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Diamonds are a girl’s best friend and Lucapa Diamond Company appears to have discovered the source of precious gems at its 80 per cent-owned Brooking project.

The news went some way to picking the company (ASX:LOM) up off the 52-week low of 20c it sunk to last week. Shares reached an intra-day peak of 31c just after market open — marking a 47.6 per cent gain over the prior day.

The stock closed up 21 per cent on Thursday.

LOM shares over the past year. Source: Investing.com
LOM shares over the past year. Source: Investing.com

“The main goal of our drilling program at Brooking was to identify lamproitic material, which could be the primary source of the diamonds and indicator minerals recovered from the earlier surface sampling programs,” boss Stephen Weatherall told investors.

Lamproite is the same type of volcanic or subvolcanic rock that lies within Rio Tinto’s Argyle mine, one of the world’s largest suppliers of diamonds.

It looks like Lucapa may have done just that: 119 diamonds, including 7 macro-diamonds of up to 1 millimetre, were recovered from 86.8 kilograms of core sample from the one hole drilled at the Little Spring Creek prospect.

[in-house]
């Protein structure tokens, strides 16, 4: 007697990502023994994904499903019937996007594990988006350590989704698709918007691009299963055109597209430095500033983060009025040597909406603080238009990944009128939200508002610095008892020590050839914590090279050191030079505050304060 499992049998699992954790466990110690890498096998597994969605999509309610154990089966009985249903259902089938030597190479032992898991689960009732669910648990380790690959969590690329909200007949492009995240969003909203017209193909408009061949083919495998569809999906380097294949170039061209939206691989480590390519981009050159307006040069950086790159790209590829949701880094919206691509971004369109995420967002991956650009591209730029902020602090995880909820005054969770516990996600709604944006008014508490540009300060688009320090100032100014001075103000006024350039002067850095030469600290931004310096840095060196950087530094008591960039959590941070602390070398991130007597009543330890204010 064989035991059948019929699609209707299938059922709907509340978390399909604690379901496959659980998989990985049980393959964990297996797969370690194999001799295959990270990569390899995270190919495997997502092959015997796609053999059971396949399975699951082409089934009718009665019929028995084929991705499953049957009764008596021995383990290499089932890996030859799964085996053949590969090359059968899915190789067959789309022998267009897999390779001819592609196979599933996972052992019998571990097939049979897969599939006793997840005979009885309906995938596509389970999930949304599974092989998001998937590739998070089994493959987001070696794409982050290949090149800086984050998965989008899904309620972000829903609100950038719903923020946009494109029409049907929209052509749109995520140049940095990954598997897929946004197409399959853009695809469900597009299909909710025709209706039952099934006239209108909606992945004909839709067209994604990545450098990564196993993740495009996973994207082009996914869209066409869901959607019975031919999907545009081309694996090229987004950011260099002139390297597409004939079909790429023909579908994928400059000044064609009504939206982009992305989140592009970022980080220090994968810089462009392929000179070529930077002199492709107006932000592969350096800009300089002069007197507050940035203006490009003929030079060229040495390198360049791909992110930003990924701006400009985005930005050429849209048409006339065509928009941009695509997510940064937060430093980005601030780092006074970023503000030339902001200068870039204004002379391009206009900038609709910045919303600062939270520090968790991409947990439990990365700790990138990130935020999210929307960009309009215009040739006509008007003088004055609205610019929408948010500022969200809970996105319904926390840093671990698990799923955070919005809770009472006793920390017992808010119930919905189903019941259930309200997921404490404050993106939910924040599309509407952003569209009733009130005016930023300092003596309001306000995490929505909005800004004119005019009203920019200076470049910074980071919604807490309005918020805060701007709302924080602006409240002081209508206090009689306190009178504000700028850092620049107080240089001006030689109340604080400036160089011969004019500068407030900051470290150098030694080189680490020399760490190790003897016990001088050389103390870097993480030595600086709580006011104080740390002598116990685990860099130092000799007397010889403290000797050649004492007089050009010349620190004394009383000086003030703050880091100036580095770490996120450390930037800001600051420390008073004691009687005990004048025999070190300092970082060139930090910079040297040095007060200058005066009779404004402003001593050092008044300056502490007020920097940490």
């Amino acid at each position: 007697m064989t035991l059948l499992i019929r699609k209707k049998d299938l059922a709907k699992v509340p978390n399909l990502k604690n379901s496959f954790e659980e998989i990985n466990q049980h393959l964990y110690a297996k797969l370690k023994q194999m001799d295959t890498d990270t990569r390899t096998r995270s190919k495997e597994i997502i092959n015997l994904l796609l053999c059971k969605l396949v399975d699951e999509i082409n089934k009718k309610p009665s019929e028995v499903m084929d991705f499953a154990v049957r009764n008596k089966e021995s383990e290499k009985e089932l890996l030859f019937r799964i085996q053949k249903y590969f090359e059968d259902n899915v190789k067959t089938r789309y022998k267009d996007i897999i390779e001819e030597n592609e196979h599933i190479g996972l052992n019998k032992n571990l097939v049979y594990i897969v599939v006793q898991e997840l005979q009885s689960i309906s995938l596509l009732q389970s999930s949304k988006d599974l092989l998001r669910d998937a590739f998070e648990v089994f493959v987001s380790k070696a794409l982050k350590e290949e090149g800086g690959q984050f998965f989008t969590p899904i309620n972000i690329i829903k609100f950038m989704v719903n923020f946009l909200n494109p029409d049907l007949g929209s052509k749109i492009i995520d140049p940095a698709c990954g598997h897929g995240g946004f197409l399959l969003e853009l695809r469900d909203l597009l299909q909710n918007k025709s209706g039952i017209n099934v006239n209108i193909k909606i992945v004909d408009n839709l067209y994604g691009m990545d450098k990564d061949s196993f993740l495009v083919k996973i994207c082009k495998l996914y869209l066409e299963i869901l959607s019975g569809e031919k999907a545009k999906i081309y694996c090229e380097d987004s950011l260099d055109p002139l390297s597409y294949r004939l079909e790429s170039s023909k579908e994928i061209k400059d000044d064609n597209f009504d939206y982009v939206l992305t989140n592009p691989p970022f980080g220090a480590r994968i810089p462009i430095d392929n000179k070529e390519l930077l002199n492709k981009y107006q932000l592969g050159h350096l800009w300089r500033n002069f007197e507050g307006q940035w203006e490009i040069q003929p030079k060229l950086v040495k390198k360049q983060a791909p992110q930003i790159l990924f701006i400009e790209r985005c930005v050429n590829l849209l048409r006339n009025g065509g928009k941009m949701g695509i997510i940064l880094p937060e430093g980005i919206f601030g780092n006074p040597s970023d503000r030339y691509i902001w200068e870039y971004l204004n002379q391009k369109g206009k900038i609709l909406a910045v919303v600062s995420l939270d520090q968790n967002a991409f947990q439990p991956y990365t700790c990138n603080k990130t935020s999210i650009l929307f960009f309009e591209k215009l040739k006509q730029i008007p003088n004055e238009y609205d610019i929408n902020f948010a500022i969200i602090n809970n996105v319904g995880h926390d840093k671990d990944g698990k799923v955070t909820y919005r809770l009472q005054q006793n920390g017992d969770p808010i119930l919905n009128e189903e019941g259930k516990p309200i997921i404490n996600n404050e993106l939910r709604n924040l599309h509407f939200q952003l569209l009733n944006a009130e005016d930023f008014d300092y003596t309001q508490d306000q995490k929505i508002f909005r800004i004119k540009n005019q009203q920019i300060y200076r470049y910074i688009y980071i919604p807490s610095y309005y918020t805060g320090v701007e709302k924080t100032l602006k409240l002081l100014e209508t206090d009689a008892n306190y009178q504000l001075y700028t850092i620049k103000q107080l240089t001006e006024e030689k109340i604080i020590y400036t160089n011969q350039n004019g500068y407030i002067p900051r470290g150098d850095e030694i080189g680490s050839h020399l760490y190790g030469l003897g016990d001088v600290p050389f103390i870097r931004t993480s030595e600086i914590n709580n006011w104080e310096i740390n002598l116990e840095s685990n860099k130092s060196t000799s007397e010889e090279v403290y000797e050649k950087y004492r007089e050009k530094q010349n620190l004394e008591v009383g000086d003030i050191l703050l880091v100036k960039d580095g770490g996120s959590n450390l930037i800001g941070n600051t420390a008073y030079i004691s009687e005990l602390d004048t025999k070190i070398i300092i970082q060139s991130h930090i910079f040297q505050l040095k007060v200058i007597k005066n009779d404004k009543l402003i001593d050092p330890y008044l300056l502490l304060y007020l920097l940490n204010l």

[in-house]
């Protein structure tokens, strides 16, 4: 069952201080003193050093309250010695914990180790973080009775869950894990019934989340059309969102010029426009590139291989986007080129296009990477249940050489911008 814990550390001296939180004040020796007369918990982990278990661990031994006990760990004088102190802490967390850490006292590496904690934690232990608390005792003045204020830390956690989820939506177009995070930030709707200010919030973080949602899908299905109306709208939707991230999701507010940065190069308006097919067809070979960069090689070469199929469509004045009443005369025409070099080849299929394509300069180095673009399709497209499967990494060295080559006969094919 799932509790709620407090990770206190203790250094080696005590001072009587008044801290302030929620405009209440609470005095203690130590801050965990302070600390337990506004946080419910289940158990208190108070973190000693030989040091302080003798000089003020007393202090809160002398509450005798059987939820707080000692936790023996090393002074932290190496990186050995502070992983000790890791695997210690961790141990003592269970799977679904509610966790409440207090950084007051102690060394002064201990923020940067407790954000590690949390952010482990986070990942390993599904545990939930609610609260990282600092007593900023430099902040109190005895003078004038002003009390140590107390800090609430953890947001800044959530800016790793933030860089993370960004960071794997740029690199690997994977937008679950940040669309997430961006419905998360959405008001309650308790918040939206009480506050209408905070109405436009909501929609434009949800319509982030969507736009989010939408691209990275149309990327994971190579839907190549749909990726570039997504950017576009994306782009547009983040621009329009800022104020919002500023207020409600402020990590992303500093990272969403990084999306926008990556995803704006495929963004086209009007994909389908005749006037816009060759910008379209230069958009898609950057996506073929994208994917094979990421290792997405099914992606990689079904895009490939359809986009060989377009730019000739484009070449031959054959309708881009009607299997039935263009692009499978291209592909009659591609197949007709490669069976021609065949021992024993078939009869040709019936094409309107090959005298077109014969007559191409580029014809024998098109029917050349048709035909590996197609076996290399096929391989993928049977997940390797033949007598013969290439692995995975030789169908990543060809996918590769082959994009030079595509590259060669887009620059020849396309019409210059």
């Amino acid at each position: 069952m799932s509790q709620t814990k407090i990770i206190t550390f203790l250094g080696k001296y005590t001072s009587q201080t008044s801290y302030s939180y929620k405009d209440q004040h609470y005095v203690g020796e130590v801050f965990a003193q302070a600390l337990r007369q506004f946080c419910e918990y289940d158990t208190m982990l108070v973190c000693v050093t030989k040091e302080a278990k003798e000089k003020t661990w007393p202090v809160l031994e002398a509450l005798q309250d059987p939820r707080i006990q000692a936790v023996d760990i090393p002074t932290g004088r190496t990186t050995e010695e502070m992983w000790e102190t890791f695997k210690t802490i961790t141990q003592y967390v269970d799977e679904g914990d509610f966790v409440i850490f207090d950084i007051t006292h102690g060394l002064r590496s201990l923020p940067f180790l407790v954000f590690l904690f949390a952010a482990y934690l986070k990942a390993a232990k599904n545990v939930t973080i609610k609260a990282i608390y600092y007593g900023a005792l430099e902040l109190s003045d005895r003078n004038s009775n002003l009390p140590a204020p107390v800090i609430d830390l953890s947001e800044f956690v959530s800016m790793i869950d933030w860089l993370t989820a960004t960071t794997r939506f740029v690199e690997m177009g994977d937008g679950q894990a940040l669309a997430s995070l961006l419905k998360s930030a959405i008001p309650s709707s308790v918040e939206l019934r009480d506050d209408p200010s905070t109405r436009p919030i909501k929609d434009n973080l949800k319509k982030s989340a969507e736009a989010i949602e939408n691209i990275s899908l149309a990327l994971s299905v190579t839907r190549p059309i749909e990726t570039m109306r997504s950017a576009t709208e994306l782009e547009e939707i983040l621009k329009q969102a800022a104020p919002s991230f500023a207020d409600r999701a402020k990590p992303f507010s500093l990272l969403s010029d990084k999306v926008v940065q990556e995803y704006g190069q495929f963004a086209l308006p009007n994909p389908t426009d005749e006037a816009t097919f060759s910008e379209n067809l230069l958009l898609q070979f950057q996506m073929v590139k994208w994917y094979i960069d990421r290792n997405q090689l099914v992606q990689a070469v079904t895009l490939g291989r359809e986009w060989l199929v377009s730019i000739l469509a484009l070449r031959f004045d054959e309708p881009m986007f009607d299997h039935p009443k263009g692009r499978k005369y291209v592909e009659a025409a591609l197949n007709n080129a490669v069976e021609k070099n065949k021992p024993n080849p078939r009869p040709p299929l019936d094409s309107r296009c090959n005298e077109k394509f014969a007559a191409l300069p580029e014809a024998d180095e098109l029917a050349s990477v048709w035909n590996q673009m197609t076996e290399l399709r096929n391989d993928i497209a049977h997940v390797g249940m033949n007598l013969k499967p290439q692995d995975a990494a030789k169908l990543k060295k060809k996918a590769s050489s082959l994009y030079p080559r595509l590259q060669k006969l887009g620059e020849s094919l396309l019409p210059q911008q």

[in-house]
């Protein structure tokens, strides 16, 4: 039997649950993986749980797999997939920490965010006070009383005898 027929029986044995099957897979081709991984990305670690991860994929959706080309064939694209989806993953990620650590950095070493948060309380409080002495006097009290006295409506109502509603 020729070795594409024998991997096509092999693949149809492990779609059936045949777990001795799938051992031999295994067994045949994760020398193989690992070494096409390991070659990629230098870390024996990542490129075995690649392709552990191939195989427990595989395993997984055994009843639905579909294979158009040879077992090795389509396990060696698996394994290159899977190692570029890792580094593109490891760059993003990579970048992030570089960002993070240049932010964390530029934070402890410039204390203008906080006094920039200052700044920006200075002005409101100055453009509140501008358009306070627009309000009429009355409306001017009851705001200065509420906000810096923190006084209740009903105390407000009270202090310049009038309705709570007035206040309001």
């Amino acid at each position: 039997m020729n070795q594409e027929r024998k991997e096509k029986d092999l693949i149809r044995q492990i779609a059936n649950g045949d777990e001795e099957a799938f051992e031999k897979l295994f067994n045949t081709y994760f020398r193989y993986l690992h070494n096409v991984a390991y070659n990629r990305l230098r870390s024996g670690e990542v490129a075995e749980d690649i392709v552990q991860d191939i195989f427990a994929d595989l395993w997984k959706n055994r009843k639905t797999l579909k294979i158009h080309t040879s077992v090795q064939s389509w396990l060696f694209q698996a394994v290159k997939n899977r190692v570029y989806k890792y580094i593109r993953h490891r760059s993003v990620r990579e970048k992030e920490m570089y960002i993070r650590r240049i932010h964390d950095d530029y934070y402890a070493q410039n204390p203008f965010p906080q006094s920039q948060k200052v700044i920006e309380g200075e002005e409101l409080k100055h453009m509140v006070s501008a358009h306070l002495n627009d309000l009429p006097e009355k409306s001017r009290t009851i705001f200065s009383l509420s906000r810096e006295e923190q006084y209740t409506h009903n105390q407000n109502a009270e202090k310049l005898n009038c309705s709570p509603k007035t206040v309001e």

Macro-diamonds recovered from Little Spring Creek. Pic: Lucapa Diamond Company.
Macro-diamonds recovered from Little Spring Creek. Pic: Lucapa Diamond Company.

Lucapa says the diamonds are similar to the company’s nearby Ellendale mine, which when in production produced more than half of the world’s annual supply of fancy yellow diamonds.

Little Spring Creek is located within 50 kilometres of the Ellendale mine in the West Kimberely region of Western Australia.

Lucapa now plans to follow up the discovery with further drilling and bulk sampling programs.

Last year the company netted a pretty $9.2 million from its September auction of alluvial diamonds mined at the Lulo project in Angola, which also produced a monster 163-carat gem.